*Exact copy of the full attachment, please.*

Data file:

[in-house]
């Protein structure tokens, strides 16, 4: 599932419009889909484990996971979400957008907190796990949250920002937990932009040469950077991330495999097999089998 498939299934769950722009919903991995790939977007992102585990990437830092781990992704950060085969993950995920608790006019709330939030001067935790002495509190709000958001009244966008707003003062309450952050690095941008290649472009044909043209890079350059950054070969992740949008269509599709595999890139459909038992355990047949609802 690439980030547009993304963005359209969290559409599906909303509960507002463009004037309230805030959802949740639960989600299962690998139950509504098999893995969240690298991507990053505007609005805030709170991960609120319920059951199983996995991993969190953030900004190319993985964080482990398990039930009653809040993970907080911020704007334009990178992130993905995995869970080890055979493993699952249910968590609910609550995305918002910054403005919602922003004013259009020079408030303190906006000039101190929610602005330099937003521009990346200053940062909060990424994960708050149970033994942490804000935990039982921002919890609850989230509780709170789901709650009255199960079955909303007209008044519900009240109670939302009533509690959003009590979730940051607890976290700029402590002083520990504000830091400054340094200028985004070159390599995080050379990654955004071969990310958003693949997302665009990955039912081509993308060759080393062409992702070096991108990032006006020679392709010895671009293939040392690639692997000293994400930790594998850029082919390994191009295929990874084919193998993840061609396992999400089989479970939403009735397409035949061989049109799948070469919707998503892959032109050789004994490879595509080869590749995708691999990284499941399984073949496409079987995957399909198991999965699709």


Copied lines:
[in-house]
């Protein structure tokens, strides 16, 4: 599932419009889909484990996971979400957008907190796990949250920002937990932009040469950077991330495999097999089998 498939299934769950722009919903991995790939977007992102585990990437830092781990992704950060085969993950995920608790006019709330939030001067935790002495509190709000958001009244966008707003003062309450952050690095941008290649472009044909043209890079350059950054070969992740949008269509599709595999890139459909038992355990047949609802 690439980030547009993304963005359209969290559409599906909303509960507002463009004037309230805030959802949740639960989600299962690998139950509504098999893995969240690298991507990053505007609005805030709170991960609120319920059951199983996995991993969190953030900004190319993985964080482990398990039930009653809040993970907080911020704007334009990178992130993905995995869970080890055979493993699952249910968590609910609550995305918002910054403005919602922003004013259009020079408030303190906006000039101190929610602005330099937003521009990346200053940062909060990424994960708050149970033994942490804000935990039982921002919890609850989230509780709170789901709650009255199960079955909303007209008044519900009240109670939302009533509690959003009590979730940051607890976290700029402590002083520990504000830091400054340094200028985004070159390599995080050379990654955004071969990310958003693949997302665009990955039912081509993308060759080393062409992702070096991108990032006006020679392709010895671009293939040392690639692997000293994400930790594998850029082919390994191009295929990874084919193998993840061609396992999400089989479970939403009735397409035949061989049109799948070469919707998503892959032109050789004994490879595509080869590749995708691999990284499941399984073949496409079987995957399909198991999965699709």